All posts filed under: Research

Engaging for trust: What news organizations can (and should) do right now

By Eric Garcia McKinley. Impact Architects recently wrapped up a five month long research project, supported by the News Integrity Initiative at the Craig Newmark Graduate School of Journalism at the City University of New York, in which we analyzed engagement practices at four organizations — Outlier Media, a small non-profit; ProPublica, a large non-profit with a national presence; Free Press: News Voices, an information advocacy organization; and McClatchy, a national for-profit publisher. We asked about the relationship of engaged journalism with trust, revenue, and civic engagement. It was illuminating to see how very different organizations approached engaged journalism, and the full research report details the ways in which the organizations converge and diverge, along with recommendations for news organizations and media funders. But without diving into the (thorough!) report, it’s useful to ask what newsrooms can do to apply the research — right now. Here are some actions organizations can take based on our findings. And while you can start to take action as soon as you’re done reading this blog, don’t expect the payoff to come as instant gratification. The …

Connecting the dots: Engaged journalism, trust, revenue, and civic engagement

by Lindsay Green-Barber. Across the news industry, organizations large and small, commercial and nonprofit, single issue and daily news are experimenting with “engagement.” Audience engagement. Engaged journalism. Engagement editors and specialists. Engaging for trust. And the list goes on. But what is engagement? Why are organizations experimenting with it, and to what effect? We set out to answer these questions through a four month research project. First, we surveyed the field to identify the practices organizations consider to be “engaged journalism,” and came to define it as an inclusive practice that prioritizes the information needs and wants of the community members it serves, creates collaborative space for the audience in all aspects of the journalistic process, and is dedicated to building and preserving trusting relationships between journalists and the public. Then, we dove deep into four very different organizations to learn not only what they do, but why they engage with communities and how they know if their strategies are working. Our research builds on that of Lisa Heyamoto and Todd Milbourn’s Agora Journalism Center Report. Through this research, we found evidence to support the …

Listening Without Prejudice

By John Crowley. At this year’s International Journalism Festival in Perugia, there was a steep incline I would navigate each morning to get to the town centre. The steps of Sant’Ercolano bend around a Baroque church of the same name. It’s all about the ‘journey’ these days and, after I’d dragged my carcass to the top of the hill each morning, I would drink in the view, panting for breath, driven by one journalistic thought: “What in heaven’s name possessed me into having that extra glass of Grappa last night?” From the outside looking in, Perugia might be seen as therapy for jaded journalists. Who fancies sitting atop a medieval Italian town, gazing into the middle distance and momentarily forgetting our industry’s woes? Sure, the spritzers slip down well, but the breadth and quality of IJF is astounding. Hundreds of speakers tackled subjects such as trust in the media, migration, fact-checking, confronting trauma, local journalism, diversity and inclusion, business models, freedom of expression, philanthropy in the media, and much more. Up to 200 volunteers made such a massive …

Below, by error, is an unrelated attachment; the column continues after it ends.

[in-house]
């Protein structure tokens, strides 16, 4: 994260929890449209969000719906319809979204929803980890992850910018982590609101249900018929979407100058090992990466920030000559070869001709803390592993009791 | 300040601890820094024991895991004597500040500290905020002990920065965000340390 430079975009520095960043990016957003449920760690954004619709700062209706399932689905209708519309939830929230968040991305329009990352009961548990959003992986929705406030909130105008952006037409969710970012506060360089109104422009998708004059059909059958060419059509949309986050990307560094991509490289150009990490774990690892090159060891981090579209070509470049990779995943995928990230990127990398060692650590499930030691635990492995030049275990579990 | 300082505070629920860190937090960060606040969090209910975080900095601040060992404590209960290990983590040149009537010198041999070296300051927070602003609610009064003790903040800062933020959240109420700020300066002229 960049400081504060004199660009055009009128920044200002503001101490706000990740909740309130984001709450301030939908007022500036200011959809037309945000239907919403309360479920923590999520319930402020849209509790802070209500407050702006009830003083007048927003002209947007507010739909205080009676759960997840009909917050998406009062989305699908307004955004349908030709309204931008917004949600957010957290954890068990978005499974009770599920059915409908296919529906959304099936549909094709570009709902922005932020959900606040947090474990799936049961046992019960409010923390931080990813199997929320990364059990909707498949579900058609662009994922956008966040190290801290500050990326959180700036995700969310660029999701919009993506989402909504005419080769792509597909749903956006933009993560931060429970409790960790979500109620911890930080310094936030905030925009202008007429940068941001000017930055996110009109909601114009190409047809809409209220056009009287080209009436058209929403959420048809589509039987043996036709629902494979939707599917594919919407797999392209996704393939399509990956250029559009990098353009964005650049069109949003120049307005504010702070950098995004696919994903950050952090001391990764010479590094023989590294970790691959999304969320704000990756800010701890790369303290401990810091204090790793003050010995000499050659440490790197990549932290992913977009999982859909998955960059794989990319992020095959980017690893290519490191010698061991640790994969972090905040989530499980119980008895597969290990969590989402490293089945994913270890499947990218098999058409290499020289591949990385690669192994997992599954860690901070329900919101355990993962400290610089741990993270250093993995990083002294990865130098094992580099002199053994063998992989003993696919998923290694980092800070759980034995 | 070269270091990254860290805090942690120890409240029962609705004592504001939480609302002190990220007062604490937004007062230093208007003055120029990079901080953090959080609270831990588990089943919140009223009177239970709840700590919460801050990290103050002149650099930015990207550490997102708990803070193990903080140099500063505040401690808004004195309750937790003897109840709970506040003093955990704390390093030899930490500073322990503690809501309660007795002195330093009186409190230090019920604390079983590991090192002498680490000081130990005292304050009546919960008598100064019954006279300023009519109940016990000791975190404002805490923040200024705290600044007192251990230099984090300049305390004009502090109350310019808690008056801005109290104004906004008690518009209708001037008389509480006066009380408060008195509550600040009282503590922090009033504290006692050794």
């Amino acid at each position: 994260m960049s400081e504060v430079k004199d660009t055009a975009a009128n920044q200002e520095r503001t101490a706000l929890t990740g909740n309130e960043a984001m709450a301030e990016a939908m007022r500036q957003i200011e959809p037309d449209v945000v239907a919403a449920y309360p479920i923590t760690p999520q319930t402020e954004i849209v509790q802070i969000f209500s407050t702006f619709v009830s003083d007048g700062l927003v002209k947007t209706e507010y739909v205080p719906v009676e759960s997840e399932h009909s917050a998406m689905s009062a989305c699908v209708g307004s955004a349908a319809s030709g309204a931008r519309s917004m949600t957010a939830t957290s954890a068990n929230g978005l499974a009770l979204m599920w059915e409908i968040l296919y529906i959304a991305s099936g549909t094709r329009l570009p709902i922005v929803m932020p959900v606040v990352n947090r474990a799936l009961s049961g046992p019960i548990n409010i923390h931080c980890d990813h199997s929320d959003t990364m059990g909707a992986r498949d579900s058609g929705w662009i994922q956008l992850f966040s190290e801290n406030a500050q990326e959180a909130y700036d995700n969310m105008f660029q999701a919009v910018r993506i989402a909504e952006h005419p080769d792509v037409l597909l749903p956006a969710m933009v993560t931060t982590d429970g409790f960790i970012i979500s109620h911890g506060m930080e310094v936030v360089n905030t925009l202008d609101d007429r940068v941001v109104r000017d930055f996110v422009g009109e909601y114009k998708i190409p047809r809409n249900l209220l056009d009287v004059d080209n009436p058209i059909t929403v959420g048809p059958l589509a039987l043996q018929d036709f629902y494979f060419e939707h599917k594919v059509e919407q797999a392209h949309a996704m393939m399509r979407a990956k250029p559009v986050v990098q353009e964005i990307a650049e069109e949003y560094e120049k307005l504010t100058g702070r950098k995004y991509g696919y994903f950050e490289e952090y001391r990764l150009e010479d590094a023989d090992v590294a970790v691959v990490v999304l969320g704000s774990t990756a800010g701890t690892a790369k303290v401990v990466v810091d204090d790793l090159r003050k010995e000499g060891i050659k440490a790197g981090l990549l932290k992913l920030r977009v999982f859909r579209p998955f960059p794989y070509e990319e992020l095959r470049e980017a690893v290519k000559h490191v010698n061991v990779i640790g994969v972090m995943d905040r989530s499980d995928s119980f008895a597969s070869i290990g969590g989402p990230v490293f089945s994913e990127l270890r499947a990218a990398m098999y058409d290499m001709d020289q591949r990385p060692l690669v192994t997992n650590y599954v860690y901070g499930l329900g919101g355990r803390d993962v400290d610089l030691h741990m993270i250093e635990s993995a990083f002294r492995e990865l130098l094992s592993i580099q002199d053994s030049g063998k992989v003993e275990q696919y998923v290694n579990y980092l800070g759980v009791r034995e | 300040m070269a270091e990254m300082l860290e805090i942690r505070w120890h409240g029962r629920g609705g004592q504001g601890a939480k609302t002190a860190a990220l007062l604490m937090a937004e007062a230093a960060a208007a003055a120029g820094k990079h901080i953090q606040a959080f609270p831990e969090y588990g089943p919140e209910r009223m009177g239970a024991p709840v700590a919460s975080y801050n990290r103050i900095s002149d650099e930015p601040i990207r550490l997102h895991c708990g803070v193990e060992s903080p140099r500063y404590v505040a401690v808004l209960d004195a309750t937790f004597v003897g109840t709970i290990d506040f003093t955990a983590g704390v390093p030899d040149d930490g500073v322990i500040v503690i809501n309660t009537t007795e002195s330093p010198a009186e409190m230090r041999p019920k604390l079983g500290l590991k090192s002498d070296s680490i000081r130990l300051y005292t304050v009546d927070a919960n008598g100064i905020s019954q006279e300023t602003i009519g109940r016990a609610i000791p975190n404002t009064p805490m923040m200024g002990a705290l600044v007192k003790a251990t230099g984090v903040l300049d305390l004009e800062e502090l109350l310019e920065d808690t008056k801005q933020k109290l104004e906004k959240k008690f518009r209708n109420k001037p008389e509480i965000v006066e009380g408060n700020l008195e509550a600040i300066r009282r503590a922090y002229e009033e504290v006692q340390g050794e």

How are we going to invite and listen to audiences we’ve typically ignored?

By Jenny Choi. Last night in Chicago’s Hyde Park neighborhood a roomful of journalists and community members gathered to discuss the launch of the University of Texas in Austin’s Center for Media Engagement research analyzing Chicago audiences by neighborhood, roughly divided by the north, west and south-side regions. This event was a part of the Chicago civic media lab City Bureau’s Public Newsroom convening series. In full disclosure, I was a program officer at the Robert R. McCormick Foundation and recommended the funding of this study, mostly to get updated baseline data on audience attitudes in specific regions I already knew were identified “information deserts” based on past studies in a new social media as ubiquitous newsfeed reality. (Newsflash: the majority of Chicago residents surveyed get their news from social media!) It’s no secret that Chicago is a highly segregated major city – and that racially and socioeconomically the South and West sides tend to be predominantly black and brown and poorer than their predominantly white northern counterpart. The Center for Media Engagement study showed …